— Miscellaneous Studies: A Series of Essays • Walter Horatio Pater

... prospective high emprise. A change had come over the spirit of her dream. She had ceased to feel an interest in domestic duties and pleasures; she neglected the simple cares of the plantation, took no satisfaction in binding up the bruises of her slaves, or curing their ailments with medicine and kindness; the talk of Peter Taylor about flowers and fruit, or of Thomas Neal, concerning pet heifers, and new milk and butter and cheese, became tedious; the jokes and laughter of the farm-hands and dairymaids she heard ...
— A Dream of Empire - Or, The House of Blennerhassett • William Henry Venable

... assistance of any person out of the vessel. He stopped in the same manner a space in the ship's side, four feet under water, of four feet by four inches, in two minutes and a-half. During the time of effectually curing both leaks, the ship made only ten inches water ...
— How Britannia Came to Rule the Waves - Updated to 1900 • W.H.G. Kingston

... shells of all kinds, pearls, pearl-shells, corals, sponges, skins and furs, illustrations, paintings and casts illustrating water life of all kinds, fishing grounds. All kinds of boats, nets, traps, rods, reels, lines, fish curing establishments, aquariums, and so and so on and so on, and I might write them "so ons," indefinitely but what would ...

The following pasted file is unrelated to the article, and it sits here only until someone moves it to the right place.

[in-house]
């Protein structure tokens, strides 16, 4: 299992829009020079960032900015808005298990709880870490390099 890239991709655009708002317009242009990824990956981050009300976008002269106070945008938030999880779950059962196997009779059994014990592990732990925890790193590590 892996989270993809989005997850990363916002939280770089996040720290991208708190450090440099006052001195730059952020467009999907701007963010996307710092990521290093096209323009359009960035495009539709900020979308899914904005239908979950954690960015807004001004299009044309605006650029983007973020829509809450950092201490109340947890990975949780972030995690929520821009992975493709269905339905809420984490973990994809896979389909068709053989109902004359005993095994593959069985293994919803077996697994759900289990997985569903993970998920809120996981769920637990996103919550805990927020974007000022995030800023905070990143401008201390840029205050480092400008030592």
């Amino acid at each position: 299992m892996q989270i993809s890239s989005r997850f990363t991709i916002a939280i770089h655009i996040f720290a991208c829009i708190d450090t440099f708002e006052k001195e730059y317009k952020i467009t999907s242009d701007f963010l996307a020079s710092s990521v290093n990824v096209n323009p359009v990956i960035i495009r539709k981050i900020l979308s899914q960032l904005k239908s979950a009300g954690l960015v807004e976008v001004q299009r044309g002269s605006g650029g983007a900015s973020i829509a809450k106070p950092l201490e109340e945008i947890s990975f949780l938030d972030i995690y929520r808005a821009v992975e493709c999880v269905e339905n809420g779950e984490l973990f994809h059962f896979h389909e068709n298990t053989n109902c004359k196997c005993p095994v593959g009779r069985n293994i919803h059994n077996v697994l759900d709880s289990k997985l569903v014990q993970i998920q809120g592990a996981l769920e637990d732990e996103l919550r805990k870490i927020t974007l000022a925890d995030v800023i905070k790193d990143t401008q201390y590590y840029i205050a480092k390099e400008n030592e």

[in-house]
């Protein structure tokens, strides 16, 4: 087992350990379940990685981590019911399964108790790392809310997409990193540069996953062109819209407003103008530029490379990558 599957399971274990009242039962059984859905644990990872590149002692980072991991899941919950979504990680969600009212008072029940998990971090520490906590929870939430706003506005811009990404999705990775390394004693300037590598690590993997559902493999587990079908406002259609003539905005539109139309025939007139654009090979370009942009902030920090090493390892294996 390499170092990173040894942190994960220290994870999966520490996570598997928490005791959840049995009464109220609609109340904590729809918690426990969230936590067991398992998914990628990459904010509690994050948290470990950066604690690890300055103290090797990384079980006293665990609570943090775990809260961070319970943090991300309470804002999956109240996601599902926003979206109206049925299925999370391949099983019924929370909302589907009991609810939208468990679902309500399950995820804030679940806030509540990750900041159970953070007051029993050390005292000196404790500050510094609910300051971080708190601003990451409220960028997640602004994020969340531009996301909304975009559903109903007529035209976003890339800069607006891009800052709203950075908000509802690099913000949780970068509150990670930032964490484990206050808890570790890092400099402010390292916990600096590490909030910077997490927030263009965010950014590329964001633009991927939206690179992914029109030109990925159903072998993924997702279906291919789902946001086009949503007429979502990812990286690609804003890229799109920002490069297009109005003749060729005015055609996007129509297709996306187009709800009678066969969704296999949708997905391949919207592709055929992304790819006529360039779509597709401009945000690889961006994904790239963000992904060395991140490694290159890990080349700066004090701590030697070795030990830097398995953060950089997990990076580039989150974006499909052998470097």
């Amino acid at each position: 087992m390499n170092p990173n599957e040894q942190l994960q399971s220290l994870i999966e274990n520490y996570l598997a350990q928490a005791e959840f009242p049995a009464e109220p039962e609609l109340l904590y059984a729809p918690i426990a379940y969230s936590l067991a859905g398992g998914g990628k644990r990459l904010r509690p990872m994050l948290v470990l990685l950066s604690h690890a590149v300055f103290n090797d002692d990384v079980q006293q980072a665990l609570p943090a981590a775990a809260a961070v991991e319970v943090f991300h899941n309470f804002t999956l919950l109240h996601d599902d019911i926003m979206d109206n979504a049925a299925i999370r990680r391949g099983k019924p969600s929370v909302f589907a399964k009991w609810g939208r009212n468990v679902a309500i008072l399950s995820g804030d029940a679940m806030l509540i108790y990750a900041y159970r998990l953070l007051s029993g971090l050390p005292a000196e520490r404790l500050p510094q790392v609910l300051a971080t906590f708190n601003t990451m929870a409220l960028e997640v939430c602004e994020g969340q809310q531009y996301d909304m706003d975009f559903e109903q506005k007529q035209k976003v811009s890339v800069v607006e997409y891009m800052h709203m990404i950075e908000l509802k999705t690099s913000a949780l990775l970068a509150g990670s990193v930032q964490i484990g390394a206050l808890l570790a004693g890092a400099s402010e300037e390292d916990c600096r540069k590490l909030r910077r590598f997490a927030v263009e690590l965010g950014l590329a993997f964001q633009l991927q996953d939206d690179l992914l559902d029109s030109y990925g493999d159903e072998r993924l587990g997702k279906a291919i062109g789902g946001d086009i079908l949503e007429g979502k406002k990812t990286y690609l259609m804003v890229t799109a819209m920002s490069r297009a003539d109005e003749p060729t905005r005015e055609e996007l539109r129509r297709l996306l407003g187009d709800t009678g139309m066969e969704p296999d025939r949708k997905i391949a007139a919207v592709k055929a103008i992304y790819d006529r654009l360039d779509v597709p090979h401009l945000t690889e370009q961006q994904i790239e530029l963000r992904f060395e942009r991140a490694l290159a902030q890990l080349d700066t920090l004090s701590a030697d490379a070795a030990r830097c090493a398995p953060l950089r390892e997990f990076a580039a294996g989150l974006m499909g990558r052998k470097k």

— Samantha at the St. Louis Exposition • Marietta Holley

... Instead [10] of losing her power to heal, she is demonstrating the power of Christian Science over all obstacles that envy and malice would fling in her path. The reading of her book, "Science and Health with Key to the Scriptures," is curing hundreds at this very time; and the sick, un- [15] asked, are ...
— Miscellaneous Writings, 1883-1896 • Mary Baker Eddy

... the time runs in my ears like a chime of bells. But it's all mere bosh I've been reading these long six months I've been chained up here—after I was committed for trial. When I came out of the hospital after curing me of that wound—for I was hit bad by that black tracker—they gave me some books to read for fear I'd go mad and cheat the hangman. I was always fond of reading, and many a night I've read to ...
— Robbery Under Arms • Thomas Alexander Browne, AKA Rolf Boldrewood